Today I came across a wonderful, albeit unsettling post written by the ladies who run the 2 Witches Blog. Apparently volcanoes are not the only things that can shake the frozen ground of Alaska with consequences for Americans everywhere. The question is one's right to remain anonymous when writing a blog or commenting on a post.
You might be wondering why on earth one would want to remain anonymous when writing a post or commenting on a blog, especially if they have nothing to hide. This is the classic argument used to imply that those wanting to remain anonymous must want to do so because they are doing something nefarious. Though this could be the case for some people, I believe that the majority of writers who want to remain anonymous do so for no devious reason at all. Possible innocuous reasons one might want to remain anonymous could be that they are reporting on the misdeeds or illegal actions of their employer and fear punitive action, they don't want to expose loved ones to retribution or harm, and many people use blogs as a cathartic tool to help them recover from domestic abuse, drug addiction, and any number of other personal issues that might prompt them to want to write a blog while remaining anonymous.
The issue of being able to remain anonymous is important because it is federally protected by the First Amendment of the Constitution. Furthermore, because U.S. Representative Mike Doogan (D) - Alaska, divulged the identity of the author of The Mudflats using government resources, he has committed a "state action" which could be grounds for a section 1983 Civil Rights claim. Below is the verbatim 42 U.S.C. § 1983 (Civil Rights Act of 1871):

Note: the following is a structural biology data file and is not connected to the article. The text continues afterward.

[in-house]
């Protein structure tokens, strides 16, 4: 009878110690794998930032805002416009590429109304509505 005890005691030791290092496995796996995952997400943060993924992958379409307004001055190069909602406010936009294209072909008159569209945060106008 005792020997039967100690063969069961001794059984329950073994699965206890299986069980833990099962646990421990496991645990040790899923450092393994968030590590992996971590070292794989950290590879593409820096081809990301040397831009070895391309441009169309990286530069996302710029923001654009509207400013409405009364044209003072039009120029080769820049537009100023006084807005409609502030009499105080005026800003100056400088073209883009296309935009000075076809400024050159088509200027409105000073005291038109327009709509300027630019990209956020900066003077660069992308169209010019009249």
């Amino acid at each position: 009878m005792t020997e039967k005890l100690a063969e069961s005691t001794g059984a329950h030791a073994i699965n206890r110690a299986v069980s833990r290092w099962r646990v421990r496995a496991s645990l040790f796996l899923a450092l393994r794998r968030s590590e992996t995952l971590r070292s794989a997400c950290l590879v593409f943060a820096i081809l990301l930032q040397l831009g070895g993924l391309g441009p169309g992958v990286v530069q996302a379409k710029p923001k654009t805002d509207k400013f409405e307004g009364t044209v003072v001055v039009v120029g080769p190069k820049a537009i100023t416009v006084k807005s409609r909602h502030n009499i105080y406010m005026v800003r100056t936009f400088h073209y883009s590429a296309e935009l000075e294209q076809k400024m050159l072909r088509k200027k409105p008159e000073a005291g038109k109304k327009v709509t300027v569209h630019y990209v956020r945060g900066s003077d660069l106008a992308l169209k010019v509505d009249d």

A person states a claim under 42 U.S.C. § 1983 if he alleges that the defendant deprived him of a constitutional right while acting "under color" of state law. Specifically, § 1983 provides that:
Every person who, under color of any statute, ordinance, regulation, custom, or usage, of any State or Territory or the District of Columbia, subjects, or causes to be subjected, any citizen of the United States or other person within the jurisdiction thereof to the deprivation of any rights, privileges, or immunities secured by the Constitution and laws, shall be liable to the party injured in an action at law, suit in equity, or other proper proceeding for redress, except that in any action brought against a judicial officer for an act or omission taken in such officer's judicial capacity, injunctive relief shall not be granted unless a declaratory decree was violated or declaratory relief was unavailable. For the purposes of this section, any Act of Congress applicable exclusively to the District of Columbia shall be considered to be a statute of the District of Columbia.
In order to state a claim under § 1983, a plaintiff must allege a violation of rights secured by the Constitution or laws of the United States, and that such violation was committed by a person acting under the color of state law. (source:E.L. Infonet)
Coming to the defense of the author of The Mudflats are some pretty liberal blogs, including Palingates and SHANNYN MOORE: JUST A GIRL FROM HOMER. I think the support The Mudflats is getting for her demonstrates that this issue transcends conservative and liberal politics. HERE is a direct link from Palingates that allows you to fight back against Congressman Doogan's violation of the U.S. Constitution. And here is an eloguent post by the Electronic Frontier Foundation entitled Why Join The Fight? which explains the need to protect anonymous blogging.